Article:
The Good, The Bad and The Ugly of Infotainment Systems
Posted by: Lydia on 2/01/2018
Cars have always been a triumph of technology. Today, this is more true than ever. While the steering wheel and seats may look the same, automobile technology in 2018 is a world away from even a decade ago.
This is very apparent when it comes to the area of infotainment systems. Some motorists love them, others loathe them, and many people feel they don’t totally understand the pros and cons. If you’re reading this, odds are good that you’re looking to learn a little more about these systems in-depth.
Here’s a look at the good, the bad, and the ugly of an infotainment setup in your car.
First off, what’s meant by “infotainment system”? The term is used to describe entertainment (think video players, USB and Bluetooth connectivity, and WiFi), in-car communications, and data the driver views on a dashboard screen that offers media, radio and navigation functions.
Today’s vehicles have many types of infotainment systems, each with their own name, such as Ford’s Sync or GM’s MyLink. These systems can do everything from showing maps or texts from a synced phone, to displaying the backup camera or radio station details.
Obviously, these functions are a major part of “the good” of infotainment systems. They can help make your driving experience safer and more enjoyable, from GPS navigation and hands-free voice control functions, to providing data about your fuel and other vitals of your car.
Infotainment systems have changed the way we drive, making quick trips easier and longer drives more fun, especially when it comes to entertaining younger passengers. Beyond this, the ease of use of an infotainment system can also take away the intimidation factor of driving. This can greatly help new motorists become comfortable when learning to drive.
Infotainment systems can also end up being a pain that ruins a Sunday drive. While the tech and innovations we’ve seen in our cars over the years are really wonderful, sometimes too much tech can be a bad thing. Occasionally, a motorist wants nothing more than an old-fashioned driving experience - the feeling of their hands on the wheel and the sound of the engine. Too much tech can diminish the emphasis on a driver’s skill, and end up being the very kind of distraction that we’re seeking to take a break from. Even passengers can miss a lot of great landmarks by looking at a screen instead of out the window.
Constantly having to fidget with buttons and settings can spoil the moment. It’s even worse if your GPS just won’t shut up, and a voice that sounds like Morgan Freeman keeps telling you to “turn left at the railway” when there are no train tracks around. For purists who really love a straightforward approach to driving, no infotainment setup will win them away from what they feel is a simple but perfect way of driving.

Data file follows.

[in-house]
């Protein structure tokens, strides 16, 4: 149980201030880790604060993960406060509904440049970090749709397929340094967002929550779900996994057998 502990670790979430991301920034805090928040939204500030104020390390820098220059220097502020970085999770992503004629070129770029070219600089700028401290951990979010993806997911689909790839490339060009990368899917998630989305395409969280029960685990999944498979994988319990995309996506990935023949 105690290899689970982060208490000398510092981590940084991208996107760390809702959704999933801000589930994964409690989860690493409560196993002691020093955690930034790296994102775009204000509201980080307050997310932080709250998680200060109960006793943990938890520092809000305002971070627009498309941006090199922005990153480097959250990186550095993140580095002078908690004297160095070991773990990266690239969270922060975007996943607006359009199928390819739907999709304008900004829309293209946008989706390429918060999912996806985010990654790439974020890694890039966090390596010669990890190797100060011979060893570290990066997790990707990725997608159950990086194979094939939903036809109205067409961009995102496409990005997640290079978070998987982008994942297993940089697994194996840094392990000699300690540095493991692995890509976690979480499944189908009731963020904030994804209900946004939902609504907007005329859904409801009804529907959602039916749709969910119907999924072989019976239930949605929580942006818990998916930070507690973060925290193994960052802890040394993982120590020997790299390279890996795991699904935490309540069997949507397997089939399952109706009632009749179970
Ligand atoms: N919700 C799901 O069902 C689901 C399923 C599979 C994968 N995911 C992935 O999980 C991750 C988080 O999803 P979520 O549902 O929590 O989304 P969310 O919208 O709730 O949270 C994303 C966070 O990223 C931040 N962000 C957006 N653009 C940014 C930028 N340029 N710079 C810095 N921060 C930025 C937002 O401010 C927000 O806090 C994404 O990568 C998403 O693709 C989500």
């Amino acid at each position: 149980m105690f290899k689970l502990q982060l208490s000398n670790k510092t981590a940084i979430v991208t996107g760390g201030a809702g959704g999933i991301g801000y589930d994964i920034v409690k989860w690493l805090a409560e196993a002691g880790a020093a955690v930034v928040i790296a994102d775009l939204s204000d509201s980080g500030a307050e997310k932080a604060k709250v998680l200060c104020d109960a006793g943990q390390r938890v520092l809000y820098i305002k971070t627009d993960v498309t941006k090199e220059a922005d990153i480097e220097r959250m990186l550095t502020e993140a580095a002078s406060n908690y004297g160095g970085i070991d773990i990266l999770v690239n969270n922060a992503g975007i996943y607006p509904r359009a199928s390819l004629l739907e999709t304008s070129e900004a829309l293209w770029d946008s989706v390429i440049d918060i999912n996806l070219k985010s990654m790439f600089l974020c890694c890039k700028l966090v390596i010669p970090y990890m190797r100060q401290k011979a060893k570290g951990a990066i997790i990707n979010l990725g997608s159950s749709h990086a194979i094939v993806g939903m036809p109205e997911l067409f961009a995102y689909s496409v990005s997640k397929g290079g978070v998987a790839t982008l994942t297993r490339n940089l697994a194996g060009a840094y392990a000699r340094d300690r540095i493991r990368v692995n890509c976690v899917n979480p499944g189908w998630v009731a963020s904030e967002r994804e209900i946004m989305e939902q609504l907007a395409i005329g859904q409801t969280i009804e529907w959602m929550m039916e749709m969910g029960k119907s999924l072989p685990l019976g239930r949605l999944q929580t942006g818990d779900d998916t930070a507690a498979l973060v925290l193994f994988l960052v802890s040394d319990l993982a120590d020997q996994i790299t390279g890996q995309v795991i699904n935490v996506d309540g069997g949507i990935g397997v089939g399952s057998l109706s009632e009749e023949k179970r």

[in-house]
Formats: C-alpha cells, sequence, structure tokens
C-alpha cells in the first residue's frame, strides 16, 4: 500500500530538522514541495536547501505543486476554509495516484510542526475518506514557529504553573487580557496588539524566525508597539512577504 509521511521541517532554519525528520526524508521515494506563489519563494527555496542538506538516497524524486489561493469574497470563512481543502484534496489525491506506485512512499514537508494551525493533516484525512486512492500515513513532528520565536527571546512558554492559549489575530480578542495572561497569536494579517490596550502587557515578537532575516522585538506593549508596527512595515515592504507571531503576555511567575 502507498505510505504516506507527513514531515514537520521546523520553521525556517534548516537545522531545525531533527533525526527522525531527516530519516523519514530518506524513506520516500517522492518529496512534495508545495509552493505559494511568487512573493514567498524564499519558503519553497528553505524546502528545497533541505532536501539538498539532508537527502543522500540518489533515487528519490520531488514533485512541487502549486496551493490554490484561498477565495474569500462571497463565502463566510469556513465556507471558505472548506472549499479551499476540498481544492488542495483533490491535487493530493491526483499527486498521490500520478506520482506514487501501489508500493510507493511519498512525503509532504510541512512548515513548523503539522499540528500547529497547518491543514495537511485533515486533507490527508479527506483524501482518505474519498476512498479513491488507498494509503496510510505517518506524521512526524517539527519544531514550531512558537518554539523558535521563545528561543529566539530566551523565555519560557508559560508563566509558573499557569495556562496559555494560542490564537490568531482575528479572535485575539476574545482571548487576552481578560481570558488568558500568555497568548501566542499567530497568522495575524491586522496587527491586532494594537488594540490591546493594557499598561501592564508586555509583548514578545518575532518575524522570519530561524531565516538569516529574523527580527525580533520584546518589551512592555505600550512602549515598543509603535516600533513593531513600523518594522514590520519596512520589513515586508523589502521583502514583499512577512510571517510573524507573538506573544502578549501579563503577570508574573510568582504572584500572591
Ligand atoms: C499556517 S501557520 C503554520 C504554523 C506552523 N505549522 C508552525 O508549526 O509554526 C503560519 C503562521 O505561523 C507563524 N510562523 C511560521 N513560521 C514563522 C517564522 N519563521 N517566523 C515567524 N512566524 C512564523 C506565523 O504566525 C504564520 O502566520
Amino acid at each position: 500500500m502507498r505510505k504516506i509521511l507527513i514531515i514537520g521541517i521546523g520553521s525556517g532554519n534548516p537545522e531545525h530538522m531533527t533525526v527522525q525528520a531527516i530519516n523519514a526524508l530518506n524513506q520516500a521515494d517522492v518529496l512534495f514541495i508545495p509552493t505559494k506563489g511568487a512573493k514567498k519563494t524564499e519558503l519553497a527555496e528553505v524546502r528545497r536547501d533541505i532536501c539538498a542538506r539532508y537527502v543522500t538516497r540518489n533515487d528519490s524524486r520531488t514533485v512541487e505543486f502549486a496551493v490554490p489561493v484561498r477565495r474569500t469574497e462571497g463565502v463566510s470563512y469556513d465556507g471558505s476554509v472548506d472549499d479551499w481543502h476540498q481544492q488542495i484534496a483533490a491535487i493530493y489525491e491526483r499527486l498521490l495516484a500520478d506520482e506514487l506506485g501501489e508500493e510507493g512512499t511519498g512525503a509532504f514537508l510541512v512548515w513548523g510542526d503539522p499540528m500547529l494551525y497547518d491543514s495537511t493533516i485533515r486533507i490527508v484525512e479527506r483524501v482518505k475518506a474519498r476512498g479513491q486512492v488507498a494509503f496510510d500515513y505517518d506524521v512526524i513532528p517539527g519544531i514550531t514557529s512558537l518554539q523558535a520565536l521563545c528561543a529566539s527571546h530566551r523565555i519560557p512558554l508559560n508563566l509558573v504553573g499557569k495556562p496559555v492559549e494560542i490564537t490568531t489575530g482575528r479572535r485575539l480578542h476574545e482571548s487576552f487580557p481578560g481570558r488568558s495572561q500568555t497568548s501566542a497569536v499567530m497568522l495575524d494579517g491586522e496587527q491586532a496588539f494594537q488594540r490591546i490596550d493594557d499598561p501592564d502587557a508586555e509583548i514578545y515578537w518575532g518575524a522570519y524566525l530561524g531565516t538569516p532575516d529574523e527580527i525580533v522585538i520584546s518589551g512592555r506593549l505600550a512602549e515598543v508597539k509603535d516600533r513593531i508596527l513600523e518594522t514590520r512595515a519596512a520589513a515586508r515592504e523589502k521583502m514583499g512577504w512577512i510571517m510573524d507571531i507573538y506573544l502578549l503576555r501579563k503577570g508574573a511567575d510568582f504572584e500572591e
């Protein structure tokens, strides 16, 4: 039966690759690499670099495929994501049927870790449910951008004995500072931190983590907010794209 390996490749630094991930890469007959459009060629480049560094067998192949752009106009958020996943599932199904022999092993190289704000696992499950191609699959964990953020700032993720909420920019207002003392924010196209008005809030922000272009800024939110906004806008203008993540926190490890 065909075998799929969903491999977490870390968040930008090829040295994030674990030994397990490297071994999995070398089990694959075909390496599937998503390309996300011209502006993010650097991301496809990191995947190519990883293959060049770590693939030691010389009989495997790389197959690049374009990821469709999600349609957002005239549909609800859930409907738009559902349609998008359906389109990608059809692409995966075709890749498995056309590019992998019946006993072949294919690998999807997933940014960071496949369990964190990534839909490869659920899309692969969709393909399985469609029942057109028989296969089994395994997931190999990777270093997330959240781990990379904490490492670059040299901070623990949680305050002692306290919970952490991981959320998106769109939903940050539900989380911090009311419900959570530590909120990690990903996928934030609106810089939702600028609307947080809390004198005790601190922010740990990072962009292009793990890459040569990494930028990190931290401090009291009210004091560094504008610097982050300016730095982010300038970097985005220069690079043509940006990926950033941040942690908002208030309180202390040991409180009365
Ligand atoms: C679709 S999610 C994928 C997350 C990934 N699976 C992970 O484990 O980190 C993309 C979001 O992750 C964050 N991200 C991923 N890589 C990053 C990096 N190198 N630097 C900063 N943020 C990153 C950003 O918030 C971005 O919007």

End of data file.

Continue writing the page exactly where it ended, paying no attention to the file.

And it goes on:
Tech is great when it works, but when it doesn’t, it can do more than ruin your Sunday drive. Because today’s cars are so technologically advanced, there is more time and expense involved in fixing them. It can also mean the car spends far longer in the shop if mechanics have to send away for a part.
You may even need to send away your car. The skills required to navigate the electronics of an infotainment system are not found in every suburban mechanic. If you have only one vehicle, losing your car for a long span of time can be really annoying. It can also be extra frustrating when it’s not even due to a major engine or transmission problem, but simply your infotainment system going haywire.
These cases may be rare - most popular manufacturers will be able to provide local and (reasonably) quick support - but it’s something to keep in mind.
But the ugliest aspect of infotainment systems relates to safety concerns. The interactivity of infotainment systems is what makes them amazing - and also capable of distracting the driver from the road.
It’s not just a concern about what’s happening on the front dashboard, either - rear TVs and gaming systems are also an issue.
This is a problem not only for you as a driver, but for the motoring population at large. It's a sad reality of driving that you can be doing everything right and still be in an accident through no fault of your own. Accidents can happen due to sheer bad luck, of course, but adding in more gadgets that can potentially distract motorists is a risk many Australians remain concerned about.
As a result, local laws tend to err on the side of caution. This can mean some Australian infotainment systems don’t offer the exact same features or services as ones overseas. This can be frustrating, but is done for a good reason: the annual economic cost of road crashes in Australia is estimated at $27 billion a year.
Infotainment systems are one of many modern tech solutions for your car. Many motorists find them hard to be without once they’ve had a taste. Others feel they can take them or leave them. Your vehicle preferences are personal, and only you can decide whether an infotainment system is right for you.
Fortunately, though, since almost every car today comes with an interactive system - and also the chance to disable it if you don’t like it - it’s easy to preview an infotainment setup if you’ve never tried one before. Then you’ll be able to decide for yourself whether you join the lovers or the haters of infotainment systems.
What’s your view on infotainment systems? Let us know in the comments below: